September natural gas bidweek trading at first glance shows widespread declines of about 15 to 20 cents from August bidweek levels, but on further examination, it appears that hefty gains at Northeast points were able to pull NGI's SeptemberNational Bidweek Average up to a more respectable drop of just 13 cents to $2.43.
That, however, may be small comfort to producers in South Louisiana who regionally endured the largest bidweek loss of 25 cents to average $2.60. The Northeast region, which endured a setback of just a penny to $1.78, was also the home of the greatest individual point gains and losses. Algonquin Citygate posted the strongest performance adding 64 cents to average $2.65, followed closely by Tenn Zone 6 200L with a rise of 50 cents to $2.53. Transco-Leidy Line suffered the largest U.S. decline in losing 31 cents to average 89 cents.
South Texas overall shed 23 cents to average $2.59 and East Texas and California were close behind with drops of 22 cents to $2.59 and $2.78, respectively.
Bidweek quotes in the Midcontinent fell 20 cents to $2.52, the Rocky Mountains saw prices fall 15 cents to $2.48, and bidweek gas in the Midwest changed hands 11 cents lower to average $2.82.
At $2.43, the September bidweek National Avg. marks a 31% discount from the September 2014 average of $3.50.
Stout supply, a quiet Atlantic hurricane season to-date and the lack of sustained summer heat waves pushed September natural gas futures to settle at $2.638, down 24.8 cents from the August contract settlement and $1.319 below the September 2014 expiration.
Since the Aug. 1 inauguration of flow capability from east to west on Rockies Express, pricing at the Chicago Citygate has been under the microscope as the most prominent market point to receive the expanded volumes. Data from NGI show Chicago Citygate quotes held steady over the five days ended Monday. At the beginning of bidweek on Aug. 25, Chicago Citygate was at $2.78 and rose to $2.79 for the remainder of bidweek. What NGI data also show is that during four of the last five years Chicago Citygate October bidweek increased relative to September bidweek, thus raising the possibility of lowering gas purchase costs by doubling up on September bidweek buys.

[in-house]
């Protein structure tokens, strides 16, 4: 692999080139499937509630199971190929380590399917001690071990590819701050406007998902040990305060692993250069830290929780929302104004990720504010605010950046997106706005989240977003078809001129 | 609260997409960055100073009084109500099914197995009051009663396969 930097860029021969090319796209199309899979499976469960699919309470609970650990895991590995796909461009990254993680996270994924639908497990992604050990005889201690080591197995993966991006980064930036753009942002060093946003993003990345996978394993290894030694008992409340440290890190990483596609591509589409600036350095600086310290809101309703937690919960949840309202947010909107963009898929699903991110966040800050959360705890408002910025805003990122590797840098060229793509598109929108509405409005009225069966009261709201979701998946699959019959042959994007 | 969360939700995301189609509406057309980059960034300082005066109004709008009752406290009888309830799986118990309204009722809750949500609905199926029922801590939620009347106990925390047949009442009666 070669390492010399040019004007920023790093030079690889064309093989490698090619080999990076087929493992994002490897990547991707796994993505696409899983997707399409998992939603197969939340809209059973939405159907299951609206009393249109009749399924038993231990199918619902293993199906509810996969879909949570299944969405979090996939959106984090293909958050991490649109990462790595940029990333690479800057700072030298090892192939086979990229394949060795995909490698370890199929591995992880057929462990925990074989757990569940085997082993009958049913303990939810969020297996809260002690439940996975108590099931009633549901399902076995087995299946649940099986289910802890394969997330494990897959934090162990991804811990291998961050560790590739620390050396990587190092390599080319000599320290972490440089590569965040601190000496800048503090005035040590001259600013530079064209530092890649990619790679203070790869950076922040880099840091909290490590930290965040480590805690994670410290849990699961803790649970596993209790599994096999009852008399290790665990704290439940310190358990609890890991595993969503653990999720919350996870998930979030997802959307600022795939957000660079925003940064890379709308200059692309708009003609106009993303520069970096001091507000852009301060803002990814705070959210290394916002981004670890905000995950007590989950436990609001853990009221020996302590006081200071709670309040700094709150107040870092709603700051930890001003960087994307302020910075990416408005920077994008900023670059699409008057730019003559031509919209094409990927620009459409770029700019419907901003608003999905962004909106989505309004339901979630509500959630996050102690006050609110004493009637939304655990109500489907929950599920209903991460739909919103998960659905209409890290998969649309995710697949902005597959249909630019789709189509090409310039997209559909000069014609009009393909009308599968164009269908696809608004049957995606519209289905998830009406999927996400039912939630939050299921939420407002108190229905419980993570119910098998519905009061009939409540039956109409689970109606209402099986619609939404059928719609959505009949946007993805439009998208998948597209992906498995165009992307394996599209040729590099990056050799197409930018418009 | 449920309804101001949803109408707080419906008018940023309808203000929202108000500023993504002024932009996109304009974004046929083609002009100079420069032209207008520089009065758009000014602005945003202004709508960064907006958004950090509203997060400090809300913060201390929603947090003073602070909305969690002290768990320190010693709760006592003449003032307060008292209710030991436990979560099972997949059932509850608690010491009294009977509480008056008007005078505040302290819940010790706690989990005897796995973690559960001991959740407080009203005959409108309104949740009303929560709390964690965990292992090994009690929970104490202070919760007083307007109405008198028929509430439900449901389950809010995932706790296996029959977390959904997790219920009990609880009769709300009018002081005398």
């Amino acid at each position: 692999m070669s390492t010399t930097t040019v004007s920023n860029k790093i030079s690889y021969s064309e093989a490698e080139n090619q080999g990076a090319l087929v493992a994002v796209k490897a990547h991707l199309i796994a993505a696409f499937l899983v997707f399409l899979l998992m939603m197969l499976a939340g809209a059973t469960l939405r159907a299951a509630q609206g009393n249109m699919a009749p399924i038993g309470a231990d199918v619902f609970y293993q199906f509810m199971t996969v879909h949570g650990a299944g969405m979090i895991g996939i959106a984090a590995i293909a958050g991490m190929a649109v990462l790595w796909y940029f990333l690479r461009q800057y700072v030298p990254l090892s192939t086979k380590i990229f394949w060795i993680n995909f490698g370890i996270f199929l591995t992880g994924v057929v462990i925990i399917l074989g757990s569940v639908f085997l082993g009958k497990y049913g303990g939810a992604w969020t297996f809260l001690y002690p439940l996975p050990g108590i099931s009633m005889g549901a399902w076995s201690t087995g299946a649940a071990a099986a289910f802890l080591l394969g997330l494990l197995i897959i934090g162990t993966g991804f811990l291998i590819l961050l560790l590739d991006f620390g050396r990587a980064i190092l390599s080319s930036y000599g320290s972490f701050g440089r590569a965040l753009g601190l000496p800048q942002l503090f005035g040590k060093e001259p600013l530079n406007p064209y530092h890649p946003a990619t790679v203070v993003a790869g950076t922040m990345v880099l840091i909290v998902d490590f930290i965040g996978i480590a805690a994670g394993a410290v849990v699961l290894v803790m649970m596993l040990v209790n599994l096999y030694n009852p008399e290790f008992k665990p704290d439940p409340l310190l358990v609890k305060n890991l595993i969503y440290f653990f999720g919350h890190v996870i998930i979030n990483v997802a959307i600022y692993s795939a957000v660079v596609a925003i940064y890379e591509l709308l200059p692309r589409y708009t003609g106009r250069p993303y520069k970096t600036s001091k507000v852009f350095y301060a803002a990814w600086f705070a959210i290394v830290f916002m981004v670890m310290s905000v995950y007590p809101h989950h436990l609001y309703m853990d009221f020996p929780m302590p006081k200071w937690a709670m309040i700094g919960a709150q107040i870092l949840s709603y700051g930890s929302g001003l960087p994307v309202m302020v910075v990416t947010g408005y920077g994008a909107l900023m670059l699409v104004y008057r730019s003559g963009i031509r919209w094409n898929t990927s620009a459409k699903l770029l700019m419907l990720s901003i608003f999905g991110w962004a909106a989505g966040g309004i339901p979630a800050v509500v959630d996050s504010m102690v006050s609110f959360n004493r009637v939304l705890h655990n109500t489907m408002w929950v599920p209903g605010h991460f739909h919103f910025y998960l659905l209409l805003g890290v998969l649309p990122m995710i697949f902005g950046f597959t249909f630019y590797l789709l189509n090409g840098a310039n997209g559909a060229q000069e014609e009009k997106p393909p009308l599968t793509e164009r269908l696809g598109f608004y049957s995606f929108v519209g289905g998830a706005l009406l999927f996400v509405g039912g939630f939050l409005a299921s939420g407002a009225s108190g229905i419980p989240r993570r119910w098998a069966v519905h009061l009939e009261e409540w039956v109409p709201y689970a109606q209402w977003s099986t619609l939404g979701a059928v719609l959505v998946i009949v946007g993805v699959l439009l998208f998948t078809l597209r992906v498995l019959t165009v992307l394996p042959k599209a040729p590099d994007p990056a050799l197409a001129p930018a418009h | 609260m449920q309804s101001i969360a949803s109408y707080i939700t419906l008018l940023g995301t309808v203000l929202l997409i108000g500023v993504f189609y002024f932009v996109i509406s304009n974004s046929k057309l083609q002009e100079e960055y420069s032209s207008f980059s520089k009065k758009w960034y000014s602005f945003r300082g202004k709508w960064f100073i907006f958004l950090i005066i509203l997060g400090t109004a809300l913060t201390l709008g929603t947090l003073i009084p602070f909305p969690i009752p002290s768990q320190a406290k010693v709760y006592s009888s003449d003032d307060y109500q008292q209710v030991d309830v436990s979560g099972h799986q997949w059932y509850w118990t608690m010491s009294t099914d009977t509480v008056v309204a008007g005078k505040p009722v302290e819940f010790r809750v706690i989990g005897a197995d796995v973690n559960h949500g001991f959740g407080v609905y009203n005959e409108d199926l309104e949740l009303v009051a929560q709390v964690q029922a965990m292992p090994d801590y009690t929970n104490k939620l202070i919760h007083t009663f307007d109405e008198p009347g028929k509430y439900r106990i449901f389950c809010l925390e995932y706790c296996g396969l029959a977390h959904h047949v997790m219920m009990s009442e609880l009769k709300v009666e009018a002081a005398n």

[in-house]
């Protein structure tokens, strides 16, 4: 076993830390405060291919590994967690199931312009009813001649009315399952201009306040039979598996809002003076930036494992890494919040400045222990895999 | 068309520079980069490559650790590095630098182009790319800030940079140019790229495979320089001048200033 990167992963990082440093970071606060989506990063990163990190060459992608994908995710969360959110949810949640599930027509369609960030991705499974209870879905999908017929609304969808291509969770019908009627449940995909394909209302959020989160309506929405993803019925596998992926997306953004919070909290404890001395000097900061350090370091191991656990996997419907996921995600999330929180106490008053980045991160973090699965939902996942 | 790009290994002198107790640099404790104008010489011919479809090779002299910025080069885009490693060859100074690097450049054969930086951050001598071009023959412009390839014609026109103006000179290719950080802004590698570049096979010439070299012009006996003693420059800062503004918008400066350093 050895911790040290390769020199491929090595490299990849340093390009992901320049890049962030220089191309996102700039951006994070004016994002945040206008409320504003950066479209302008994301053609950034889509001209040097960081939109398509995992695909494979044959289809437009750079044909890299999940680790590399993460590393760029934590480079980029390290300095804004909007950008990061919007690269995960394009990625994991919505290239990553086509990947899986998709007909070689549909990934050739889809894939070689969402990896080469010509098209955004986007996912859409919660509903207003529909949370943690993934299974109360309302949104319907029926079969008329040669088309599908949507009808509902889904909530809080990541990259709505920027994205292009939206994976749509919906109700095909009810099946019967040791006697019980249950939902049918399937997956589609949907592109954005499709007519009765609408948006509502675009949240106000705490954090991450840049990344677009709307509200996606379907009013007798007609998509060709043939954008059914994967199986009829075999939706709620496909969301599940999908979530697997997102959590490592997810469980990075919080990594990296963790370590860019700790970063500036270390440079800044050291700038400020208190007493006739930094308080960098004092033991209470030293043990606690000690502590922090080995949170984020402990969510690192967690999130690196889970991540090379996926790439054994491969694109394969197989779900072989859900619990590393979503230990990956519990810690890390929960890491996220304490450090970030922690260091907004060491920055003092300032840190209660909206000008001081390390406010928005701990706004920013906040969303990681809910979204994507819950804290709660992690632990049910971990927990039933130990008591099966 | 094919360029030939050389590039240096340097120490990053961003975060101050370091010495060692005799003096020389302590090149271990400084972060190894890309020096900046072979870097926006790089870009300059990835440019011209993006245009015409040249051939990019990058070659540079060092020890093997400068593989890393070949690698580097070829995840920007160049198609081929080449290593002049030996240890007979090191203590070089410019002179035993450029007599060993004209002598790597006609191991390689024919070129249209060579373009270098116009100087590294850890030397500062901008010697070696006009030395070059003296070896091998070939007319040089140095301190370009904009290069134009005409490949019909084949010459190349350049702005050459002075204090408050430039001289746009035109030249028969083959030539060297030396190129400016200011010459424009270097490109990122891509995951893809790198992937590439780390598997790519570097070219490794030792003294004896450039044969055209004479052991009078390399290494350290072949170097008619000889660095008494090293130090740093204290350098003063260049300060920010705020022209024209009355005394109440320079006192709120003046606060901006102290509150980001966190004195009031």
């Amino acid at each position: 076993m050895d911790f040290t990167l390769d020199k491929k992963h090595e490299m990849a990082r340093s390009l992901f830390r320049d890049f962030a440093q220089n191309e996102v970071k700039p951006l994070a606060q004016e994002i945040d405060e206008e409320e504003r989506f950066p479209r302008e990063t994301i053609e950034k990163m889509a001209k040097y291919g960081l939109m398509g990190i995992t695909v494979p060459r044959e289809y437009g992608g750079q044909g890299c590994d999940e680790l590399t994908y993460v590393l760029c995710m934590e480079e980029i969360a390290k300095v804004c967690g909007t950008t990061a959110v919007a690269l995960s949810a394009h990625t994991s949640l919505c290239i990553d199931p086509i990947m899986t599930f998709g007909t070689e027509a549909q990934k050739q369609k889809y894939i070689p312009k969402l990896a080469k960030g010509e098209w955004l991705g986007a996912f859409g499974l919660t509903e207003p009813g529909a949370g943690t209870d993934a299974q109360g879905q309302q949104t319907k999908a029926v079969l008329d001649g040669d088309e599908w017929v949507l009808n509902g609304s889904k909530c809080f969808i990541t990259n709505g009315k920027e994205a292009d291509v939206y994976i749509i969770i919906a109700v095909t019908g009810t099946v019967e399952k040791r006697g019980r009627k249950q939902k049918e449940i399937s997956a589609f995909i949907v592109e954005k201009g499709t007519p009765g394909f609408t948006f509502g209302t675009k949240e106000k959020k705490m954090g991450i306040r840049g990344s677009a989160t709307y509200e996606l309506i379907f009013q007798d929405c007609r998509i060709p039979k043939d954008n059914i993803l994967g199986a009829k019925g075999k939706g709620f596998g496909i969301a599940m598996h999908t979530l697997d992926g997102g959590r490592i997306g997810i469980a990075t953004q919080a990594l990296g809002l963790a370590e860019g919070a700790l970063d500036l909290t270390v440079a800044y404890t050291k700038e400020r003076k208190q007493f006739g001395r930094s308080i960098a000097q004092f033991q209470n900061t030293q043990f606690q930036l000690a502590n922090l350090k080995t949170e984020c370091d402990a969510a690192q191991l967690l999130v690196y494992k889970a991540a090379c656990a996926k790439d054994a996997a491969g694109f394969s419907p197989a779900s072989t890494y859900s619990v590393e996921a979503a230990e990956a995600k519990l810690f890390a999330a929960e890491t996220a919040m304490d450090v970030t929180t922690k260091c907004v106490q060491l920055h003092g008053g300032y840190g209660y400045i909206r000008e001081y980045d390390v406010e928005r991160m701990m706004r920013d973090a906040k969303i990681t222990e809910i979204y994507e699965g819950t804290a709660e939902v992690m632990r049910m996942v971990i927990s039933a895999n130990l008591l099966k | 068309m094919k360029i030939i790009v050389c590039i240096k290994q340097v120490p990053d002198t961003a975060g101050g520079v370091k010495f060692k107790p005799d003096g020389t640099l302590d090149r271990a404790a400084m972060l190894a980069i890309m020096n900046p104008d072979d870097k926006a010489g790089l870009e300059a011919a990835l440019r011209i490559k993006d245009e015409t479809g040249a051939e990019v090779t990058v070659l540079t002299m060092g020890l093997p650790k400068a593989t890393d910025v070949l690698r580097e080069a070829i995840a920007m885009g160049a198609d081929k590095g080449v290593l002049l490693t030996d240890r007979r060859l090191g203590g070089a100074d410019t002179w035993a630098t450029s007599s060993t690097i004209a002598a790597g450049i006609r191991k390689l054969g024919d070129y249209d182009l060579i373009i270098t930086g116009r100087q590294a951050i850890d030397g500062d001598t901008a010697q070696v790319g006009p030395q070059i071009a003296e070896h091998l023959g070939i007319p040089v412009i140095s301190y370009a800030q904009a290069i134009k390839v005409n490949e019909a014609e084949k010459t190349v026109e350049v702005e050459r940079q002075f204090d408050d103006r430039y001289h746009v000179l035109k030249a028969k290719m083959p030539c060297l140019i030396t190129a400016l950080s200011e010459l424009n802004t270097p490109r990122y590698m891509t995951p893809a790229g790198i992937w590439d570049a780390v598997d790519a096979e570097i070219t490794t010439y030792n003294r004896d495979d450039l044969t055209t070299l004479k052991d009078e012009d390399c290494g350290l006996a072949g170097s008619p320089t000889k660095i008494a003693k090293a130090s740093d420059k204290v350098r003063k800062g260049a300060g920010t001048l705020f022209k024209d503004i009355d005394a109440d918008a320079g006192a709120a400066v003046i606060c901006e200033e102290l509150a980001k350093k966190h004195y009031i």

Some things are easier said than done. "Assuming you had storage, you could possibly do that," an industry veteran told NGI. "In theory your storage gets pretty full this time of year and your ability to deliver gas in October is less than in June because you will have fewer injection rights. The storage field typically limits you since it gets harder to inject. They would have to use more compression."
In commenting on the trend of September and October bidweek pricing he said, "I imagine in the last five years it has gotten colder between September and October. The demand is up and you are not pulling from storage yet. This September and October could look a lot different since you have some newer pipeline projects coming on with REX [Zone 3] and more gas coming from the Utica and Marcellus areas and getting over to Chicago." You can follow the pricing and flow dynamics of REX deliveries on a daily basis using NGI's Rockies Express Zone 3 Tracker.
"A lot of the storage in Chicago is stuck behind the LDCs such as Nicor, Nipsco, and Peoples and is allocated out to the customers," he added. "The price is the price and you have to go with whatever you are physically able to do. It would be good to take advantage of the spread, but maybe the way to do it is to use Nymex and take advantage of the spread between September and October when the months are trading close in anticipation that the spread will widen out."